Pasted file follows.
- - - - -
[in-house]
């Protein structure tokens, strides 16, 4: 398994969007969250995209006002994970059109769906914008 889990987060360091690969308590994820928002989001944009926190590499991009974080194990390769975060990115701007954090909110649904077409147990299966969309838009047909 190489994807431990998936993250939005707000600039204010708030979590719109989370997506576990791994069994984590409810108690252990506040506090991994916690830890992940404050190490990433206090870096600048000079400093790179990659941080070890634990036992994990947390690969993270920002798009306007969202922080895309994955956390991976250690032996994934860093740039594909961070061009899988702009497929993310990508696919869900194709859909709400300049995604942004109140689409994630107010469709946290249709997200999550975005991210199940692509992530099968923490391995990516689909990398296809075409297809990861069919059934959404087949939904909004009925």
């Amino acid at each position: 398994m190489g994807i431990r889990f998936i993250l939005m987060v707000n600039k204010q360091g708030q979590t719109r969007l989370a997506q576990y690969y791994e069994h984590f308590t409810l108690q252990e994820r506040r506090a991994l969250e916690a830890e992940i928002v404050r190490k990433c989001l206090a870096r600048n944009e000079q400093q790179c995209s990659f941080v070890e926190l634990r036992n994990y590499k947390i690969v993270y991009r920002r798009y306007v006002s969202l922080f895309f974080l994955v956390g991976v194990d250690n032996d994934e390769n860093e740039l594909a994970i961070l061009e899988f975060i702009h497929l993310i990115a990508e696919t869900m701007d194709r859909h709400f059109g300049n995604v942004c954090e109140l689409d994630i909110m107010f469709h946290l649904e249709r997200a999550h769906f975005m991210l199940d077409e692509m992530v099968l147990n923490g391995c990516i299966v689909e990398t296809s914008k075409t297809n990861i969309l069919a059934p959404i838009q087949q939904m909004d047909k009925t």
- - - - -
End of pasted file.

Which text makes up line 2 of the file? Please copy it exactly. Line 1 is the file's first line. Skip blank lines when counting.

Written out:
């Protein structure tokens, strides 16, 4: 398994969007969250995209006002994970059109769906914008 889990987060360091690969308590994820928002989001944009926190590499991009974080194990390769975060990115701007954090909110649904077409147990299966969309838009047909 190489994807431990998936993250939005707000600039204010708030979590719109989370997506576990791994069994984590409810108690252990506040506090991994916690830890992940404050190490990433206090870096600048000079400093790179990659941080070890634990036992994990947390690969993270920002798009306007969202922080895309994955956390991976250690032996994934860093740039594909961070061009899988702009497929993310990508696919869900194709859909709400300049995604942004109140689409994630107010469709946290249709997200999550975005991210199940692509992530099968923490391995990516689909990398296809075409297809990861069919059934959404087949939904909004009925």